Michel AUDIFFREN has more than 10 years of experience as a Chairman of reviews. He facilitated about tens of reviews, with duration varying from several days to many weeks, and covering a large variety of subjects and all projects phases (pre-project, FEED, EPC).Usually, AUMASEO uses specialized softwares such as HAZOP Manager, PHA-PRO for team discussions recording, but we also use our client’s specific tools as required.
AUMASEO can facilitate different types of reviews:
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HAZID (HAZard IDentification) is a technique for early identification of HSE hazards. It should be applied at the very early stages of the development of a new facility. It is therefore likely the first formal HSE review for a new project. The major objectives are to early identify critical HSE hazards and thus provide essential inputs to further project development.
HAZID is the first opportunity for a project to take benefits from experienced HSE professional and other experts during a meeting. It is also a mean to compare competing designs and to modify the design when it is still easy to achieve.HAZID is also used to begin an Hazard Register.Finally, it brings recommendations for further detailed studies on critical HSE subjects, propose risk reduction barriers, etc..
HAZID is undertaken in the form of a design review of the facility by a team of multi-disciplinary experts leaded by a Chairman. The success of an HAZID mainly relies on the breadth and depth in experience of the members of the team as well as the experience and leadership of the Chairman.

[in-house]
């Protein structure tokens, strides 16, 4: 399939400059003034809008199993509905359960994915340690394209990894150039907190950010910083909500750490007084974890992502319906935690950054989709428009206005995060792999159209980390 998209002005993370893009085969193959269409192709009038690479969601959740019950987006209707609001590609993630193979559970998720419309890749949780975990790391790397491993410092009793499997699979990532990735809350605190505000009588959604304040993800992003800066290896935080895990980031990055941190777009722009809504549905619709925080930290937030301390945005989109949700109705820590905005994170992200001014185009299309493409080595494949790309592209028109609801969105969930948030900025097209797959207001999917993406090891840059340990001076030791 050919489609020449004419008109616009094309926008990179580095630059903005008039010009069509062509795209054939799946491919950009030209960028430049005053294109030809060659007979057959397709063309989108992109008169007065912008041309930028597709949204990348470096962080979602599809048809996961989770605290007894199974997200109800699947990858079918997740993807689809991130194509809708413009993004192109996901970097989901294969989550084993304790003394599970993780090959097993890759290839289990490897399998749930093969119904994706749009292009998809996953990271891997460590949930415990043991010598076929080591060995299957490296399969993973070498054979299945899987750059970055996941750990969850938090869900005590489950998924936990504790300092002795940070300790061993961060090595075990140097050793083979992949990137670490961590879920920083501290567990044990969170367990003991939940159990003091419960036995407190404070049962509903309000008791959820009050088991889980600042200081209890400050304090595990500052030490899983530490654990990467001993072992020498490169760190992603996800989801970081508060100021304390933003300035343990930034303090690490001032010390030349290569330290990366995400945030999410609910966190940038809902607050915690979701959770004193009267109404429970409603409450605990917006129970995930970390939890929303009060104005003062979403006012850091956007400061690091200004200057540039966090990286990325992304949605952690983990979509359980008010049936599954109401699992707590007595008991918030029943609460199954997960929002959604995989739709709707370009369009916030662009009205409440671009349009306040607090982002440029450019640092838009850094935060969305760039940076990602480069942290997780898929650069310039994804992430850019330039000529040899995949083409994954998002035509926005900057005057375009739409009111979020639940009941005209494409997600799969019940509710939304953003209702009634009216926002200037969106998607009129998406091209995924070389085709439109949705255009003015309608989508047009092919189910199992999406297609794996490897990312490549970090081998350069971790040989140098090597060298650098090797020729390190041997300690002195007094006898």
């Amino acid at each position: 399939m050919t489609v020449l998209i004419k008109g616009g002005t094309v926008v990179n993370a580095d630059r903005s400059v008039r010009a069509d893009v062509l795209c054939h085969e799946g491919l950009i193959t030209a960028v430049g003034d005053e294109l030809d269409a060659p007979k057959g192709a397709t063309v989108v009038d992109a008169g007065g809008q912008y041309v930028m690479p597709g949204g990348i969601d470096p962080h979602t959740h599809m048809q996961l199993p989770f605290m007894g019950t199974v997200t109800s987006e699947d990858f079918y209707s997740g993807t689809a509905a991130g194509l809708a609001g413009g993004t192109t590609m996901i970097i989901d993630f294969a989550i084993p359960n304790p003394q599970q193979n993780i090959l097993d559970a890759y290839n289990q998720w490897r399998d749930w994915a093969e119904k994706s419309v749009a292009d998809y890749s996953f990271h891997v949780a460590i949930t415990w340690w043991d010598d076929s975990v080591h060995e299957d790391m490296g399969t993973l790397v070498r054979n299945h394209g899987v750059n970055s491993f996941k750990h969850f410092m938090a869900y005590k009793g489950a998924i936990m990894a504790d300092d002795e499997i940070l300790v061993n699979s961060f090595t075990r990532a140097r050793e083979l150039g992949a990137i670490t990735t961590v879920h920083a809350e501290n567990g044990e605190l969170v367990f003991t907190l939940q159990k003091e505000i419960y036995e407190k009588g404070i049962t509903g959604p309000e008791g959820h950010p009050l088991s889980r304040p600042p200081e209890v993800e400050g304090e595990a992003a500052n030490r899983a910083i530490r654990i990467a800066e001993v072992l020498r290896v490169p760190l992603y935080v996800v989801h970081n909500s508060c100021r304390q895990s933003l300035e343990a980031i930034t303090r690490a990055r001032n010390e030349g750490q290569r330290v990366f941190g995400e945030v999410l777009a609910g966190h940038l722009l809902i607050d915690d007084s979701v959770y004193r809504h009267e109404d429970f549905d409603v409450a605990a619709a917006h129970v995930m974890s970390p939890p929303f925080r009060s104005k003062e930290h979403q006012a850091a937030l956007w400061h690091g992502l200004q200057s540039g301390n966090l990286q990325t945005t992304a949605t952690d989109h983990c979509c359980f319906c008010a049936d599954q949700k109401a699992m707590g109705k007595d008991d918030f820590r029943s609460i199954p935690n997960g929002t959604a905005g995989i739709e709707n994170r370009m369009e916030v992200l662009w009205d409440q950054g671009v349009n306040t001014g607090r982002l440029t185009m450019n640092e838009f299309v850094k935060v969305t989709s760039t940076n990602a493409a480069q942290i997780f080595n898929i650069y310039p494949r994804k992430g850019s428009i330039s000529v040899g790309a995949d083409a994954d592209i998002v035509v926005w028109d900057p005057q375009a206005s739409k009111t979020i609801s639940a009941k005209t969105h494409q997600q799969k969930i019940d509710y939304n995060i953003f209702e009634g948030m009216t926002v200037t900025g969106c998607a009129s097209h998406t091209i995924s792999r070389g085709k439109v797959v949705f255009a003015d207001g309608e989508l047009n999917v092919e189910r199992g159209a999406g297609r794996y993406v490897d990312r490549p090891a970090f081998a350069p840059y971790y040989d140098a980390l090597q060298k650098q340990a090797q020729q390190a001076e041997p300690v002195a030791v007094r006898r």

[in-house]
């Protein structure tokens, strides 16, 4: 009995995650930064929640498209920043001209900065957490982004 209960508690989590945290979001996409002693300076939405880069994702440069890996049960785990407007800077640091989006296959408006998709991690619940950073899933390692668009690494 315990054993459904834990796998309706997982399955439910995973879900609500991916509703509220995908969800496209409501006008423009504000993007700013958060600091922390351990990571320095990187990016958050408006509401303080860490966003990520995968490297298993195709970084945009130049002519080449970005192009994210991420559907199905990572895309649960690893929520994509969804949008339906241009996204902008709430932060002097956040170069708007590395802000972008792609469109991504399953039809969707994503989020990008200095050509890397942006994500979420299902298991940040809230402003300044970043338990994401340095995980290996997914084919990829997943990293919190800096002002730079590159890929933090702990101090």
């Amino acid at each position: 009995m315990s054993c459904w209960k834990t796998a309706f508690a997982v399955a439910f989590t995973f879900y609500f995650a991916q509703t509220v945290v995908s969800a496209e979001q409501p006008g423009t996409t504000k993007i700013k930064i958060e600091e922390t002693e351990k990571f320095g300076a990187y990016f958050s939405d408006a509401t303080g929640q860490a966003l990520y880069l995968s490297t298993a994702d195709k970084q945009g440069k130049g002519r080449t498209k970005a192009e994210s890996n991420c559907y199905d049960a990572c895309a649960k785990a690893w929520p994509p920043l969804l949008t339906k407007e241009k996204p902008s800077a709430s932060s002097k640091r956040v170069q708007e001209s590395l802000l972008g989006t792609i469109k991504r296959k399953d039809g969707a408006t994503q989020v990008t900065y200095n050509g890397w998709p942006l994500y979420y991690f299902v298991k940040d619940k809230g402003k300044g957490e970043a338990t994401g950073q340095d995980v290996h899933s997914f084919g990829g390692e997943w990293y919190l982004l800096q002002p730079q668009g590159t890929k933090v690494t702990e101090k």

The hazard identification is conducted with the support of a Check-List adapted to the facility and the study objectives.
• Prepare the review (plan, terms of reference, documents, check-list, sub-systems),
• Review the projected facility by the team (« brainstorming »),
• Prepare the report.
Discussions are recorded on a HAZID worksheet on an appropriate template and attached to the Chairman’s report.
The Hazard and Operability Study (HAZOP) was firstly developed by ICI in the 1970’s. The HAZOP is a structured and systematic technique for identifying potential hazards and operating problems in a process plant. It is performed by a multi-disciplinary team leaded by a Chairman which applies the HAZOP structured brainstorming technique. All possible deviations from normal operating conditions are examined in detail; their causes are identified and their consequences on human safety, assets and environment are assessed.
The HAZOP is used to review the current design of a new facility or an existing plant. It serves the operator as a proof that hazards for employees, third parties and the environment have been identified and assessed and that appropriate barriers are in place. The team may formulate recommendations in order to improve the safety and the operability of the facility.
HAZOP is undertaken in the form of a design review of the facility by a team of multi-disciplinary experts leaded by a Chairman. The success of an HAZOP mainly relies on the breadth and depth in experience of the members of the team as well as the experience and leadership of the Chairman. Ideally, the HAZOP team should not exceed 4 to 6 members, plus the Chairman and a Scribe.
A list of guide word is used to identify any possible deviation from normal operating conditions. To facilitate the exercise, the plant is divided into several sub-systems – also called “nodes” – to a level of detail adapted to the study objectives. Each guide word is successively associated to a process parameter to generate possible deviations. The HAZOP teams then brainstorms and identify credible deviations, their causes and potential consequences. Existing safeguards are also listed. If the safeguards are considered “unsafe”, the HAZOP team may recommend further actions to satisfy the safety and operation requirements. Risk ranking of the hazards may be performed for a better justification of the recommended actions.